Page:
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BP Stock: 5 Reasons to Ignore the Plunge and Take the Plunge

BP's stock (BP) plummeted 15 percent Tuesday, taking its loss since mid-April to about 40 percent, or $75 billion in market value, and leaving the stock trading roughly where it did in May 1997. The catalyst for the latest leg of the decline is the acknowledgement over the weekend that the "top kill" procedure had failed to stop the leak from a mile-deep oil well in the Gulf of Mexico and that BP would take another stab at using a containment dome to corral the oil.

That was the main factor accounting for the drop, but there were others, mainly the call by some senators for criminal investigations into BP's actions before the Deepwater Horizon accident on April 20. Apparently there is no situation desperate enough that some politicians won't risk inflaming it with vituperative, populist rhetoric if there might be a few votes in it one day.

I thought BP's stock was worth a speculative purchase when it was trading in the high $40s, about halfway through its decline (so far). Based on huge corporate accidents of the past, such as the 1989 Exxon Valdez oil spill, I called the selling in BP "an overreaction based on emotion and not an adjustment based on a reasonable estimate of the impact that the accident will have on BP's financial condition and reputation."

I clearly underestimated the fear on Wall Street and the wrath in Washington, but I still expect BP's stock to recover. Here are some existing or potential developments that could get the stock moving higher again once the panic and anger subside:

We're all in this together. Members of the Obama administration have threatened to take control of the well-capping operation and then backed off. Either they will keep quiet and admit tacitly that they do not have the expertise to stop the leak or they will follow through and prove that they don't. Either way, it could win some sympathy for BP.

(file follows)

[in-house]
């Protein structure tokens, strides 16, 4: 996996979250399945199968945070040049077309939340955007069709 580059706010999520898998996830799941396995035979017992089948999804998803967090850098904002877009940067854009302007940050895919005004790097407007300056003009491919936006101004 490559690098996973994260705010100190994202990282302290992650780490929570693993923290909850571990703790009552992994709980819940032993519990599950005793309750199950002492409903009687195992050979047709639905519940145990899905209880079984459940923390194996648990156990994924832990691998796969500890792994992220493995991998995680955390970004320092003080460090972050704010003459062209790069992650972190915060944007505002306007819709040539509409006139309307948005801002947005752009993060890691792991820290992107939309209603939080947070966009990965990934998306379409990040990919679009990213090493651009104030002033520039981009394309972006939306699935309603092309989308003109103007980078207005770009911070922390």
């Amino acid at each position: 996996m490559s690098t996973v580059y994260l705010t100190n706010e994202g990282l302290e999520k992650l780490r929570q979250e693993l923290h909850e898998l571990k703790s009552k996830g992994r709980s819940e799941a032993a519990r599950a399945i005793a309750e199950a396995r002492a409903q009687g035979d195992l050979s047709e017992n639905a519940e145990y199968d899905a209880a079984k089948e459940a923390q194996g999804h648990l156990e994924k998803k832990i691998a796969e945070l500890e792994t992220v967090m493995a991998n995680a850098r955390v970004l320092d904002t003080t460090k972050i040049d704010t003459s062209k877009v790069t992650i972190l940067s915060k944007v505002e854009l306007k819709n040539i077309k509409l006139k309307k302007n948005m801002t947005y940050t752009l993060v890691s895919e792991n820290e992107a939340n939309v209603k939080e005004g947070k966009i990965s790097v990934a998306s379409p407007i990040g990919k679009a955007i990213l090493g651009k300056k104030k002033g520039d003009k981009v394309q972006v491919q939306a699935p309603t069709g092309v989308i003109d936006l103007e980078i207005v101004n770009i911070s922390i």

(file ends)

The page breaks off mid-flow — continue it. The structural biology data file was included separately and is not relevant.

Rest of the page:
Letter of the law. An article in the Wall Street Journal cited three requests to federal regulators - all of which were approved - to make changes to pipes used in Deepwater Horizon just before the accident. The inference that investors are likely to draw first is that BP knew that the well wasn't working properly and was clueless as to how to fix it. When the crisis moves from the Gulf of Mexico to some courthouse or another, BP can present it as evidence that it was aware of the problems and working to resolve them and that regulators had given the company their seal of approval - three times. The fact that the requests were granted almost immediately suggests that there was nothing out of the ordinary about them and that the accident and spill could not have been foreseen, no matter how certain it appears to some in hindsight.

In for a drop, in for a barrel. The harm to the Gulf Coast and the Gulf itself is extensive, and the urgency to cap the well remains. But at this point the environmental and financial impact from each barrel of oil that's released is bound to diminish.

Foul-weather friend. Hurricane season began Tuesday, and it is expected to be an active one. That could hamper efforts to cap the well. As ironic as it may seem, however, with the region still recovering from Hurricane Katrina five years ago, it could also help to accelerate dispersal of the oil out to sea, limiting BP's financial liability.

So cheap, it's worth the trouble. BP's stock has been hammered so relentlessly that it trades at less than five times analysts' estimates of next year's earnings. The massive cleanup and legal costs of the spill almost guarantee that earnings will come in below those estimates. But BP is undeniably cheap by another yardstick that investors seem to be overlooking. Its market value Tuesday of $114 billion means that each of the company's 18.3 billion barrels of proven reserves costs about $6.20. That's barely half of the $12.10 that each barrel of reserves of Exxon Mobil (XOM) costs. That discrepancy could be great enough for a rival to try to launch a takeover bid for BP and grab its reserves on the cheap, viewing as a strength what Wall Street only sees as a weakness - the fact that BP still has plenty of oil left in the ground.